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Nuclear-powered aircraft may sound like a concept from Thunderbirds, but they will be transporting millions of passengers around the world later this century, the leader of a Government-funded project to reduce environmental damage from aviation believes.

 The consolation of sitting a few yards from a nuclear reactor will be non-stop flights from London to Australia or New Zealand, because the aircraft will no longer need to land to refuel.

The flights will also produce no carbon emissions and therefore make no contribution to global warming. Ian Poll, Professor of Aerospace Engineering at Cranfield university, and head of technology for the Government-funded Omega project, is calling for a big research programme to help the aviation industry convert from fossil fuels to nuclear energy.

In a lecture at the Royal Aeronautical Society tonight, Professor Poll will say that experiments conducted during the Cold War have already demonstrated that there are no insurmountable obstacles to developing a nuclear-powered aircraft. The United States and the Soviet Union both began developing nuclear-powered bombers in the 1950s. The idea was that these bombers would remain airborne, within striking distance of their targets, for very long periods.

The United States tested a nuclear-powered jet engine on the ground and also carried out flight tests with a nuclear reactor on board a B-36 jet with a lead-lined cockpit over West Texas and Southern New Mexico. The reactor “ran hot” during the flights but the engines were powered by kerosene.

The purpose of the flights was to prove that the crew could be safely shielded from the reactor. Each flight was accompanied by an aircraft packed with marines ready to respond to a crash by parachuting down and securing the area. The test programmes were abandoned in the early 1960s when the superpowers decided that intercontinental ballistic missiles made nuclear-powered planes redundant. In an interview with The Times, Professor Poll said: “We need to be looking for a solution to aviation emissions which will allow flying to continue in perpetuity with zero impact on the environment. “We need a design which is not kerosene-powered, and I think nuclear-powered aeroplanes are the answer beyond 2050.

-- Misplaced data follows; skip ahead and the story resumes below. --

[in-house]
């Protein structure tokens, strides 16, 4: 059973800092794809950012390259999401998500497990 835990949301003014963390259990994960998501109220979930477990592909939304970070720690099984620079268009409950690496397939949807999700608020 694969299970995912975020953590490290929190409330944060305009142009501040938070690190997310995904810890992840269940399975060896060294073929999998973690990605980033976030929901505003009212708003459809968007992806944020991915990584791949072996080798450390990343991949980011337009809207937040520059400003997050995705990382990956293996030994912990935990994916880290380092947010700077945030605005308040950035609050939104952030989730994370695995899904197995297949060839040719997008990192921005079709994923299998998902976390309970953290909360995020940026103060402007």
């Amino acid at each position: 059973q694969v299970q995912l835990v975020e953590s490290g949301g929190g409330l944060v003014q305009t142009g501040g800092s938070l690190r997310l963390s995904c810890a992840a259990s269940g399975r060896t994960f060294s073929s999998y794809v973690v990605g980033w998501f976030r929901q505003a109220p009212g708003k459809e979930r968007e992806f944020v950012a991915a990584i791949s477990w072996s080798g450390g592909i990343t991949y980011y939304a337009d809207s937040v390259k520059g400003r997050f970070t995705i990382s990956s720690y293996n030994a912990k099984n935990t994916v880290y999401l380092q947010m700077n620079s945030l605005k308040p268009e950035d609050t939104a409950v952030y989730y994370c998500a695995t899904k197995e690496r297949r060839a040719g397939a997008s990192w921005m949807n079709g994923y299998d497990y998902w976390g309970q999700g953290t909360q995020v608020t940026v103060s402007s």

The idea was proved 50 years ago, but I accept it would take about 30 years to persuade the public of the need to fly on them.” Professor Poll said the big challenge would be to demonstrate that passengers and crew could be safely shielded from the reactors. “It's done on nuclear submarines and could be achieved on aircraft by locating the reactors with the engines out on the wings,” he said. “The risk of reactors cracking open in a crash could be reduced by jettisoning them before impact and bringing them down with parachutes.”

He said that, in the worst-case scenario, if the armour plating around the reactor was pierced there would be a risk of radioactive contamination over a few square miles. “If we want to continue to enjoy the benefits of air travel without hindrance from environmental concerns, we need to explore nuclear power. If aviation remains wedded to fossil fuels, it will run into serious trouble,” he said. “Unfortunately, nuclear power has been demonised but it has the potential to be very beneficial to mankind.”

Professor Poll said an alternative to carrying nuclear reactors on aircraft would be to develop aircraft fuelled by hydrogen extracted from sea water by nuclear power stations. However, he said that while hydrogen could be suitable for ground-based transport, its energy density was much lower than kerosene and it would be very difficult to design a long-range passenger aircraft capable of carrying enough of the fuel.

Rob Coppinger, technical editor of Flight International magazine, said it was more likely that nuclear reactors would be installed on unmanned air vehicles, used for reconnaissance or in combat, because there would be less need for heavy shielding than on a passenger plane. Professor Poll will also present research tonight into measures to improve the efficiency over the next decade of short-haul aircraft such as the Boeing 737 and the Airbus A320. He will say that the replacements for these aircraft are likely to fly more slowly, adding about 10 minutes to a typical flight within Europe. They are also likely to have open-rotor engines, which would use 20 per cent less fuel but could be much noisier than existing jet engines.

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